Guidelines could identify true address of candidates

300-THRASHER-JOHN-HCNOne of the bones of contention during political campaigns and in reporting by Historic City News on both candidates and elected officials is where the individual “resides” — the address often is not where they call “home”.

Meeting legal residency requirements for municipal, county and state elected officials, has been subjective, at best; at least in several local St Augustine and St Johns County elections. Most recently, Florida Senator John Thrasher, who was affected by redistricting, was challenged for using his St Augustine Beach condo address to meet the residency requirements to hold his seat, and he is not alone.

But, yesterday, two legislators, Rep. Ray Rodrigues, and Senator Jack Latvala, were promoting their bill; one they say, “takes an area that has been perceived by some as gray and makes it more clearly defined.” Rodrigues said clearly defining residency requirements would improve public confidence in the lawmaking process.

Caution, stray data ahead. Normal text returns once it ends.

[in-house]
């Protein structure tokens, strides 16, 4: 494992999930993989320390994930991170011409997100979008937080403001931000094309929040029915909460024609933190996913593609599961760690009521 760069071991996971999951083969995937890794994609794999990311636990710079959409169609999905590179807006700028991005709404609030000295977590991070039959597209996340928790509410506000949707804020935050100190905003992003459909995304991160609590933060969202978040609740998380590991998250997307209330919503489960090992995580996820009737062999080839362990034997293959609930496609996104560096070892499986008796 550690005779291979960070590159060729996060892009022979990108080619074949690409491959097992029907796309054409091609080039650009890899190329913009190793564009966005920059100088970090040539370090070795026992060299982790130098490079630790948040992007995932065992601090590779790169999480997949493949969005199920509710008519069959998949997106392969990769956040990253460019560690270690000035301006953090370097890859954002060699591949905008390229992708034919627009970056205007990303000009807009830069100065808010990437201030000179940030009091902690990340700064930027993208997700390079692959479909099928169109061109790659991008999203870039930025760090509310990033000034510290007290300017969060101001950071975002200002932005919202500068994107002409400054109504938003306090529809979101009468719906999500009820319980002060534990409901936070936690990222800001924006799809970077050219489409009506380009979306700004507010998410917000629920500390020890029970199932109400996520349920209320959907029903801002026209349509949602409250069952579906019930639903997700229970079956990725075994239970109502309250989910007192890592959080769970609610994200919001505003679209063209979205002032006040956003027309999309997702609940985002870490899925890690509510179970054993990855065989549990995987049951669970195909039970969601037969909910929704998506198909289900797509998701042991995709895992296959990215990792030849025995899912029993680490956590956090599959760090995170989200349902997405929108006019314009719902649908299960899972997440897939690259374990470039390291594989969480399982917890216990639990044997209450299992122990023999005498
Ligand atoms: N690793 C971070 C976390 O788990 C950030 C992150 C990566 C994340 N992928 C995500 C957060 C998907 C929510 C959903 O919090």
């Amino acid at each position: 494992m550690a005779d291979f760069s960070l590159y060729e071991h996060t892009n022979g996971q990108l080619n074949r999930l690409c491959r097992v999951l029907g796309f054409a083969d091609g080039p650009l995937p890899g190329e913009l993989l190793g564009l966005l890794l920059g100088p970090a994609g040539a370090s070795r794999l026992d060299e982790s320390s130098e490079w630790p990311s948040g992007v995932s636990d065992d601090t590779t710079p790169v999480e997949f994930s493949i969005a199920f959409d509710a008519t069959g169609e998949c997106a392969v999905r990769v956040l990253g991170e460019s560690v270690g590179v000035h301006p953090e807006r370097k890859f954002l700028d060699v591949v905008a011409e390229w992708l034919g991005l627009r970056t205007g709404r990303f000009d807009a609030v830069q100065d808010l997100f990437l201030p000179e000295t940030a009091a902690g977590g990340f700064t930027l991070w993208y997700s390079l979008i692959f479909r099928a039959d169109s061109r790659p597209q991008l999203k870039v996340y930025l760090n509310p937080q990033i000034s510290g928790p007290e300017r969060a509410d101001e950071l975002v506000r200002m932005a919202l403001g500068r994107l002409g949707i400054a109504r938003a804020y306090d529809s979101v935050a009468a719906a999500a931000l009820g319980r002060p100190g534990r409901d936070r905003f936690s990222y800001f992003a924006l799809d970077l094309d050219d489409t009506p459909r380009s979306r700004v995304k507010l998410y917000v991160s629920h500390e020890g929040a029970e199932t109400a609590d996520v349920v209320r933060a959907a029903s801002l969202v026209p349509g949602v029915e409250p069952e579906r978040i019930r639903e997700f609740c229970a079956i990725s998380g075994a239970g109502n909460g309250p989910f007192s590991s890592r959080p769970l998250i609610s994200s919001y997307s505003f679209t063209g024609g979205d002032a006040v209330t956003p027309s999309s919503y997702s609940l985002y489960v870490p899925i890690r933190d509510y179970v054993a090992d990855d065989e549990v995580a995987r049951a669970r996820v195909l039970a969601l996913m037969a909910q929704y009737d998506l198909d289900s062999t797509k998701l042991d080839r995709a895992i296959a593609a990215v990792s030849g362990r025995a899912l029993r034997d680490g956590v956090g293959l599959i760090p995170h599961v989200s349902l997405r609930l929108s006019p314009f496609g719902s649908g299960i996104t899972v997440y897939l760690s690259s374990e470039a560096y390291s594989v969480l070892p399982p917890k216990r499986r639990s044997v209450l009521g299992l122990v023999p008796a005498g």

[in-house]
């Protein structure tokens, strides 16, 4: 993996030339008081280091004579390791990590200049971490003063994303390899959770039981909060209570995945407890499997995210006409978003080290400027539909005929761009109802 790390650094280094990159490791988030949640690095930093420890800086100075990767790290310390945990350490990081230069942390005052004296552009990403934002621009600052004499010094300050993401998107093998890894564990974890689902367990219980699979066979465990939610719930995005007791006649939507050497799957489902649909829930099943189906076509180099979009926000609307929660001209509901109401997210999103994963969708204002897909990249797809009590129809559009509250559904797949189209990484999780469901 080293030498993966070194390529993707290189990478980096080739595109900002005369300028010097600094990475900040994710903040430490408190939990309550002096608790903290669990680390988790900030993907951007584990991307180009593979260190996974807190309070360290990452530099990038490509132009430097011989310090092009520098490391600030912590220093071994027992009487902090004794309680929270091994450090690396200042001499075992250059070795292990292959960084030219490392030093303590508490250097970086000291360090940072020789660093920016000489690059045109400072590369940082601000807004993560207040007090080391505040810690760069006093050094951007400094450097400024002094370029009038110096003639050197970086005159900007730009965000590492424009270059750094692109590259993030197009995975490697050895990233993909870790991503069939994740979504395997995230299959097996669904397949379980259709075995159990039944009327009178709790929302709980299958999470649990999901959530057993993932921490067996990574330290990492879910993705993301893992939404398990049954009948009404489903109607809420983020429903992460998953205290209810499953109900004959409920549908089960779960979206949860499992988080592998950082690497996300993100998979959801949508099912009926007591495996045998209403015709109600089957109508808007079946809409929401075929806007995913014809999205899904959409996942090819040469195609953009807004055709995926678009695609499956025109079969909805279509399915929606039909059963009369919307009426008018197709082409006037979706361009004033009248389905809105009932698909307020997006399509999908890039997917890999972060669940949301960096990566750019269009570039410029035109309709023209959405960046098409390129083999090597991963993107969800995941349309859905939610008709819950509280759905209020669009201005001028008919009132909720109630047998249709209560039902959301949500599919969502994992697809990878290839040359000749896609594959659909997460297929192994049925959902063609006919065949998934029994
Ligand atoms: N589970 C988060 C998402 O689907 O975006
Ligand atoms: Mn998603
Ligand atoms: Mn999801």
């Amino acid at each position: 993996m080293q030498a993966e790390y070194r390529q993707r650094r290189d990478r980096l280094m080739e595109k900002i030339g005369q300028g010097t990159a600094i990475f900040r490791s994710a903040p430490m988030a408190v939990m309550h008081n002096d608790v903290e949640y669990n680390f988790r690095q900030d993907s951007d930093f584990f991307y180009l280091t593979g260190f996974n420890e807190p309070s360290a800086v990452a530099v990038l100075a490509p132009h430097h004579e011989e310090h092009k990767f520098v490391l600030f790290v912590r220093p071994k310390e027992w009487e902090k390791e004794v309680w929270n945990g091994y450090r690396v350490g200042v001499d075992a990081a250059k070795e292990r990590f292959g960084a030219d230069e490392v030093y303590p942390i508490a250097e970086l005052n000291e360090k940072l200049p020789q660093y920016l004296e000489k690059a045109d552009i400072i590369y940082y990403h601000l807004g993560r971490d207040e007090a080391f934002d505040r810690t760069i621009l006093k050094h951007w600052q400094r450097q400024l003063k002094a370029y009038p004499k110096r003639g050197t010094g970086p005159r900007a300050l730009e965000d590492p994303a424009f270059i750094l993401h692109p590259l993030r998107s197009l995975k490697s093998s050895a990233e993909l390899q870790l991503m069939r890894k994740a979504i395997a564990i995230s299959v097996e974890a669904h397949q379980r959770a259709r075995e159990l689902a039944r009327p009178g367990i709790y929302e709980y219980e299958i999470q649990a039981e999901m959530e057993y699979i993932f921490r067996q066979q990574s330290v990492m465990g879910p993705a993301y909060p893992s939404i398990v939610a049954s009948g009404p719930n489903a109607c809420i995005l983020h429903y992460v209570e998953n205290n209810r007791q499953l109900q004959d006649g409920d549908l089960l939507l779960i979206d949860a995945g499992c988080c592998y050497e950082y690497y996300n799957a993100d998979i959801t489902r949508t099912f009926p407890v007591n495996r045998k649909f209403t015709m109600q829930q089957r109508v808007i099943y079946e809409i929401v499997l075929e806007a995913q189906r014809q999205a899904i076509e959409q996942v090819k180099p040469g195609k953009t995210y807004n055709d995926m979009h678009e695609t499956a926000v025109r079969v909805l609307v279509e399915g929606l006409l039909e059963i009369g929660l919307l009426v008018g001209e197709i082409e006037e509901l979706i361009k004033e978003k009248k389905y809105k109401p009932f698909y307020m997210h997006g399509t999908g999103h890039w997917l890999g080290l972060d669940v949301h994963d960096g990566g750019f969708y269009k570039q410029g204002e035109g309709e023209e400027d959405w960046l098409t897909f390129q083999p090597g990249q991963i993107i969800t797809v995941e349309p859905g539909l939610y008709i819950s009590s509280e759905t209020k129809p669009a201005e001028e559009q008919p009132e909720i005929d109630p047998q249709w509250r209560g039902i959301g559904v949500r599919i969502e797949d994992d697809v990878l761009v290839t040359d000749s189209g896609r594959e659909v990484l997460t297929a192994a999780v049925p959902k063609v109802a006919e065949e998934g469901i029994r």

tommanuelphoto-300x300Historic City News readers following the 2006 Election for St Johns County Commission District 4 may recall that citizen complaints dogged Thomas G. Manuel; who lives in District 1, but used a rented apartment in Ponte Vedra Beach to qualify for the office. He was later removed from that office by the governor after he was arrested, and later convicted, of felony corruption charges.

At Thursday’s press conference, Rodrigues estimated that up to 10 percent of his legislative colleagues don’t really live in their legislative districts. Criteria contained in his bill would help legally prove whether or not an elected official is dodging residency requirements.

If someone files a complaint with the Commission on Ethics or with a state attorney’s office that alleges an elected official does not live where they say they do, the bill would establish criteria for judges to apply. Those would include voter registration, homestead exemption, the address listed with a person’s private employer or various professional licenses.

If passed, this bill would become effective January 1, 2015.

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